• Emotions run high as shooting victim testifies in Bulger trial


    BOSTON (MyFoxBoston.com)—Shooting survivors and family members of James "Whitey" Bulger's alleged victims delivered emotional testimony in the reputed mob boss' trial Thursday.

    The day began with survivor Diane Sussman de Tennen, who at one point looked to the ceiling in an attempt at composing herself as she tearfully recalled the night in 1973 she was shot alongside her boyfriend and his co-worker, Michael Milano.

    De Tennen said she "had the honor of sitting in the front passenger seat" of Milano's new Mercedes on the evening of March 8, 1973. She left the bar where her boyfriend, Louie Lapiana, worked as a bartender. Milano, the restaurant manager, drove the same car as the bar's owner, "Indian Al" Notarangeli. A Bulger associate claims Notarangeli was the intended target of the shooting.

    The California native says they were at a stoplight when she heard a continuous sound that she later learned was machine gun fire. She instinctively ducked down. When she sat back up, she saw Milano slumped over the steering wheel. He did not respond when she asked if he was alright. Lapiana was leaned forward in the back seat and quietly answered "no" when asked if he was alright.

    De Tennen was overcome with emotion as she described fighting with police so she could go with Lapiana to the hospital. She later learned she was hit by gunfire in the arm and spent two days in the hospital. Her voice began to shake as she said she believed Milano died on the way to the hospital and as she described her boyfriend's recovery.

    De Tennen remained close to Lapiana up until his death in 2001. She remained by his side during his recovery.

    "I talked to Louie, he could not talk back. It was a one way stream," De Tennen said of her interaction with Lapiana shortly after the shooting.

    Lapiana, who was paralyzed in the shooting, moved to the Veterans Association Hospital in Long Beach, Cali. De Tennen also returned to Cali. where she currently resides.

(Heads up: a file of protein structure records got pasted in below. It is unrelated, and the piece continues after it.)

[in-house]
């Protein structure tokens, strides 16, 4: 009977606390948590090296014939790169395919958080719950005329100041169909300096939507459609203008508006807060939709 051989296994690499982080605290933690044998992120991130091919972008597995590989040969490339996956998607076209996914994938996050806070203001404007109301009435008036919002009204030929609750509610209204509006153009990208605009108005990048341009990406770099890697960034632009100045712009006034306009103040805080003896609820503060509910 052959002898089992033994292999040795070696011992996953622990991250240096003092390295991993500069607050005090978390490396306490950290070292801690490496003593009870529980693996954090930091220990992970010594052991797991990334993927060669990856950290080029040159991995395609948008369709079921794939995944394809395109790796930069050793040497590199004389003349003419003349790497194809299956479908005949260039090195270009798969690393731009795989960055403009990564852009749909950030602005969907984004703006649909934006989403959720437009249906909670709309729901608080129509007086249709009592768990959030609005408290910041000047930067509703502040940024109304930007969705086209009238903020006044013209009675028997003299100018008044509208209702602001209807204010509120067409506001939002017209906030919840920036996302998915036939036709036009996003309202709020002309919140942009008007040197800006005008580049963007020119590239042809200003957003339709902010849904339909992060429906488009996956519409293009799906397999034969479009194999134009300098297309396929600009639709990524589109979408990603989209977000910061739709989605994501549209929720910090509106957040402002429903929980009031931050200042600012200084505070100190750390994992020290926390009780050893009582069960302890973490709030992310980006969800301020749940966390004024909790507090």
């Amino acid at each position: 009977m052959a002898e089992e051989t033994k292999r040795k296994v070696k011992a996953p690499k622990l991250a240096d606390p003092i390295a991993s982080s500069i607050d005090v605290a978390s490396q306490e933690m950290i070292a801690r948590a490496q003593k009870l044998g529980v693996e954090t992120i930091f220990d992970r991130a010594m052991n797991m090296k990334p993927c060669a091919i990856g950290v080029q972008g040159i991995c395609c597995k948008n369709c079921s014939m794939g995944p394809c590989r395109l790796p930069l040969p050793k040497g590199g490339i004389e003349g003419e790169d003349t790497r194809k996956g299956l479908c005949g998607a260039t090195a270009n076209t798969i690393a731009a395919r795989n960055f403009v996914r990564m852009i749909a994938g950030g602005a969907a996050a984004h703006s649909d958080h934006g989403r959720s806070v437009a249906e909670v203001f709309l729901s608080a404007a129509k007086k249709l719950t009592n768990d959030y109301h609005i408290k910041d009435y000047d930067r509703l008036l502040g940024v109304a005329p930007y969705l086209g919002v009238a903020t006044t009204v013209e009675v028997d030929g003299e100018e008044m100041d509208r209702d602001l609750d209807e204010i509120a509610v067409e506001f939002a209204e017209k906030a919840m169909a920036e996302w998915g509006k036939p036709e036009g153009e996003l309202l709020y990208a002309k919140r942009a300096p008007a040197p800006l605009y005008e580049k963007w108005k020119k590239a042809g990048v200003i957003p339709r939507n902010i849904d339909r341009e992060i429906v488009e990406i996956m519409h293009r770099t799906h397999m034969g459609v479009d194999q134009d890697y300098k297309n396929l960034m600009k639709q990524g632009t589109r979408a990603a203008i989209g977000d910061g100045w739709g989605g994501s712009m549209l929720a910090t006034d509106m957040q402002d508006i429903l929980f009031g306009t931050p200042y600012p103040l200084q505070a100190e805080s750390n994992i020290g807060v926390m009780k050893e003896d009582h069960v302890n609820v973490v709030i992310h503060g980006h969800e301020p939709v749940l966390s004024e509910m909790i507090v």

Emotional testimony continued with family members of alleged victims, including Donald Milano, Michael Milano's brother, Debra Scoli, William O'Brien's girlfriend and mother of his child, and Tom Angeli, "Indian Al" Notarangeli's son.

    Two former members of New England's mob underworld also testified. Richard DeMasi, who served time for a conspiracy to rob an armored car, testified about the murder of William O'Brien. DeMasi was in the car alongside O'Brien when shooters opened fire on Morrissey Boulevard in March 1973. DeMasi, who says he was shot eight times, told prosecutors he met O'Brien for the first time on the day he was killed.

    Charles Raso, a former bookmaker, also discussed his partnership with the Winter Hill Gang and the murder or Michael Milano. Raso, who worked out of the restaurant where Milano served as manager, said he couldn't make sense of Milano's murder. He added that the slain restaurant manager idolized Al Notarangeli and even purchased a Mercedes similar to the one Al owned.

    Raso said he went on the run after Joe Notarangeli was killed in fear of his life. A deal was made that put Raso into business with the Winter Hill Gang. After several members of the gang were indicted for fixing horse races, Raso said he continued working with Bulger and Steve Flemmi. His partnership eventually ended with the group, but Raso continued to pay Bulger and his associates $1,000 a month until his 1995 arrest for refusing to testify against associates.

    Raso turned his attention to the defense team while being questioned by the prosecution. He asked Attorney J.W. Carney why he was staring at him. Judge Casper said she believed everyone was trying to listen to Raso's testimony and asked him to continue.

    Testimony ended early Thursday and is expected to continue Friday morning.

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